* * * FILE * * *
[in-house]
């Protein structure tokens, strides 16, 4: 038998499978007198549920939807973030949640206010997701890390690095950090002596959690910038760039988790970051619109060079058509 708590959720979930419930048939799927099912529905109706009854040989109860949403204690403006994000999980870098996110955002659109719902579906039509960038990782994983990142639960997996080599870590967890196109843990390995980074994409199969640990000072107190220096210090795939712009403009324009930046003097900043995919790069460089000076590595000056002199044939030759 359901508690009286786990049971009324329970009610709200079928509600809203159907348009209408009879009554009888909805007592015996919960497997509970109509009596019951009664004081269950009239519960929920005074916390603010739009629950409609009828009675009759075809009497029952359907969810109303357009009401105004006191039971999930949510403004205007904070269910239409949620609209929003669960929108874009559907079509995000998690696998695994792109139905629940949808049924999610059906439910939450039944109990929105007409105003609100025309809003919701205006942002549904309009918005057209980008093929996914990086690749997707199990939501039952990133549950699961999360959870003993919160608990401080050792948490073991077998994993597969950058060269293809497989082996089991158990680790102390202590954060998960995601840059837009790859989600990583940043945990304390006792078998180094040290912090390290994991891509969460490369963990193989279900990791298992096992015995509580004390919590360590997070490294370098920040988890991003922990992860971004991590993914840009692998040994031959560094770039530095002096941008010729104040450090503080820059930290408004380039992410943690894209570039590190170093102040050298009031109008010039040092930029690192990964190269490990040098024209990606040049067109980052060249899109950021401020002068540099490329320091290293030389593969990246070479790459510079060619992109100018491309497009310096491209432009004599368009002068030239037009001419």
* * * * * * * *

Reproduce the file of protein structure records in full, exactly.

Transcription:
[in-house]
């Protein structure tokens, strides 16, 4: 038998499978007198549920939807973030949640206010997701890390690095950090002596959690910038760039988790970051619109060079058509 708590959720979930419930048939799927099912529905109706009854040989109860949403204690403006994000999980870098996110955002659109719902579906039509960038990782994983990142639960997996080599870590967890196109843990390995980074994409199969640990000072107190220096210090795939712009403009324009930046003097900043995919790069460089000076590595000056002199044939030759 359901508690009286786990049971009324329970009610709200079928509600809203159907348009209408009879009554009888909805007592015996919960497997509970109509009596019951009664004081269950009239519960929920005074916390603010739009629950409609009828009675009759075809009497029952359907969810109303357009009401105004006191039971999930949510403004205007904070269910239409949620609209929003669960929108874009559907079509995000998690696998695994792109139905629940949808049924999610059906439910939450039944109990929105007409105003609100025309809003919701205006942002549904309009918005057209980008093929996914990086690749997707199990939501039952990133549950699961999360959870003993919160608990401080050792948490073991077998994993597969950058060269293809497989082996089991158990680790102390202590954060998960995601840059837009790859989600990583940043945990304390006792078998180094040290912090390290994991891509969460490369963990193989279900990791298992096992015995509580004390919590360590997070490294370098920040988890991003922990992860971004991590993914840009692998040994031959560094770039530095002096941008010729104040450090503080820059930290408004380039992410943690894209570039590190170093102040050298009031109008010039040092930029690192990964190269490990040098024209990606040049067109980052060249899109950021401020002068540099490329320091290293030389593969990246070479790459510079060619992109100018491309497009310096491209432009004599368009002068030239037009001419």